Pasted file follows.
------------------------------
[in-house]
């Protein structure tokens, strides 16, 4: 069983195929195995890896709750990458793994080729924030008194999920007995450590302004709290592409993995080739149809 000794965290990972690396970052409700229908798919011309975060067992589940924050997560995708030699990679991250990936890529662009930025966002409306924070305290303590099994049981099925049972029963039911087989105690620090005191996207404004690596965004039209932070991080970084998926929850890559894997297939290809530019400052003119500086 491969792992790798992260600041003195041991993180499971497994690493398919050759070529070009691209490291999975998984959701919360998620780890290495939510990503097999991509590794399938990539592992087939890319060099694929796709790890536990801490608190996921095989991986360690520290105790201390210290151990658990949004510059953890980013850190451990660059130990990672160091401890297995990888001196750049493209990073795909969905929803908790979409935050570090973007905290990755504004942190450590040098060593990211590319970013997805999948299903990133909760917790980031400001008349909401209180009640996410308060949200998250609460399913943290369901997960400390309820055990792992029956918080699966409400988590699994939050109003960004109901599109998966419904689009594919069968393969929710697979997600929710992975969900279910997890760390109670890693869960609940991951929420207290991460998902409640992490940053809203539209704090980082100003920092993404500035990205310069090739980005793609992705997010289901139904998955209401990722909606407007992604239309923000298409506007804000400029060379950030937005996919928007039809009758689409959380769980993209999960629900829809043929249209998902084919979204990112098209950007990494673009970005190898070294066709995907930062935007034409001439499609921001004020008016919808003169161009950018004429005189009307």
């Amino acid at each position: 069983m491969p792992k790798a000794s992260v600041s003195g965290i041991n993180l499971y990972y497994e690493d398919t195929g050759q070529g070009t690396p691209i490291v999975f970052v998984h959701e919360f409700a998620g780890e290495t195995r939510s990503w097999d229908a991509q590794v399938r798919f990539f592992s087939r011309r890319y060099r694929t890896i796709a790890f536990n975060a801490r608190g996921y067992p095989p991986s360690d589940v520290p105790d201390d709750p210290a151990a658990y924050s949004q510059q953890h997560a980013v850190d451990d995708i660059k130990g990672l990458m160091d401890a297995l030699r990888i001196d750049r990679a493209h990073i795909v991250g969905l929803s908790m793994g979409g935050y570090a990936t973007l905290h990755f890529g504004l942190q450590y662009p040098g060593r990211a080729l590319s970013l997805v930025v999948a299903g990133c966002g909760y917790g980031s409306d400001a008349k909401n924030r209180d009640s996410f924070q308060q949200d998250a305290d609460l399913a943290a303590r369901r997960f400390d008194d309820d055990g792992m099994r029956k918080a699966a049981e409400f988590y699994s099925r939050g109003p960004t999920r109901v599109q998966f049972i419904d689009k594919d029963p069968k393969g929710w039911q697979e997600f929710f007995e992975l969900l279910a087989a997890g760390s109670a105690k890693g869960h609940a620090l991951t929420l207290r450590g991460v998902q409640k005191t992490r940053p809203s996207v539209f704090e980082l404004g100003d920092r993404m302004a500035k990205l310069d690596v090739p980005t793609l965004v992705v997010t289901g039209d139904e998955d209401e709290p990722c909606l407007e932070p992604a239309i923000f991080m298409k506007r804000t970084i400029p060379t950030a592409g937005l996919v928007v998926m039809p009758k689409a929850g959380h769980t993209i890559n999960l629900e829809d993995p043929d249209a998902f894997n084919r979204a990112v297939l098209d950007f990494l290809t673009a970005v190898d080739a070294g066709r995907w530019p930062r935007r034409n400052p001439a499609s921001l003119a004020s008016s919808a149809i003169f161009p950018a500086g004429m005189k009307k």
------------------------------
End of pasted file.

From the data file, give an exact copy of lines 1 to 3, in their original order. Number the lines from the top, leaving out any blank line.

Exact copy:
[in-house]
């Protein structure tokens, strides 16, 4: 069983195929195995890896709750990458793994080729924030008194999920007995450590302004709290592409993995080739149809 000794965290990972690396970052409700229908798919011309975060067992589940924050997560995708030699990679991250990936890529662009930025966002409306924070305290303590099994049981099925049972029963039911087989105690620090005191996207404004690596965004039209932070991080970084998926929850890559894997297939290809530019400052003119500086 491969792992790798992260600041003195041991993180499971497994690493398919050759070529070009691209490291999975998984959701919360998620780890290495939510990503097999991509590794399938990539592992087939890319060099694929796709790890536990801490608190996921095989991986360690520290105790201390210290151990658990949004510059953890980013850190451990660059130990990672160091401890297995990888001196750049493209990073795909969905929803908790979409935050570090973007905290990755504004942190450590040098060593990211590319970013997805999948299903990133909760917790980031400001008349909401209180009640996410308060949200998250609460399913943290369901997960400390309820055990792992029956918080699966409400988590699994939050109003960004109901599109998966419904689009594919069968393969929710697979997600929710992975969900279910997890760390109670890693869960609940991951929420207290991460998902409640992490940053809203539209704090980082100003920092993404500035990205310069090739980005793609992705997010289901139904998955209401990722909606407007992604239309923000298409506007804000400029060379950030937005996919928007039809009758689409959380769980993209999960629900829809043929249209998902084919979204990112098209950007990494673009970005190898070294066709995907930062935007034409001439499609921001004020008016919808003169161009950018004429005189009307």
């Amino acid at each position: 069983m491969p792992k790798a000794s992260v600041s003195g965290i041991n993180l499971y990972y497994e690493d398919t195929g050759q070529g070009t690396p691209i490291v999975f970052v998984h959701e919360f409700a998620g780890e290495t195995r939510s990503w097999d229908a991509q590794v399938r798919f990539f592992s087939r011309r890319y060099r694929t890896i796709a790890f536990n975060a801490r608190g996921y067992p095989p991986s360690d589940v520290p105790d201390d709750p210290a151990a658990y924050s949004q510059q953890h997560a980013v850190d451990d995708i660059k130990g990672l990458m160091d401890a297995l030699r990888i001196d750049r990679a493209h990073i795909v991250g969905l929803s908790m793994g979409g935050y570090a990936t973007l905290h990755f890529g504004l942190q450590y662009p040098g060593r990211a080729l590319s970013l997805v930025v999948a299903g990133c966002g909760y917790g980031s409306d400001a008349k909401n924030r209180d009640s996410f924070q308060q949200d998250a305290d609460l399913a943290a303590r369901r997960f400390d008194d309820d055990g792992m099994r029956k918080a699966a049981e409400f988590y699994s099925r939050g109003p960004t999920r109901v599109q998966f049972i419904d689009k594919d029963p069968k393969g929710w039911q697979e997600f929710f007995e992975l969900l279910a087989a997890g760390s109670a105690k890693g869960h609940a620090l991951t929420l207290r450590g991460v998902q409640k005191t992490r940053p809203s996207v539209f704090e980082l404004g100003d920092r993404m302004a500035k990205l310069d690596v090739p980005t793609l965004v992705v997010t289901g039209d139904e998955d209401e709290p990722c909606l407007e932070p992604a239309i923000f991080m298409k506007r804000t970084i400029p060379t950030a592409g937005l996919v928007v998926m039809p009758k689409a929850g959380h769980t993209i890559n999960l629900e829809d993995p043929d249209a998902f894997n084919r979204a990112v297939l098209d950007f990494l290809t673009a970005v190898d080739a070294g066709r995907w530019p930062r935007r034409n400052p001439a499609s921001l003119a004020s008016s919808a149809i003169f161009p950018a500086g004429m005189k009307k």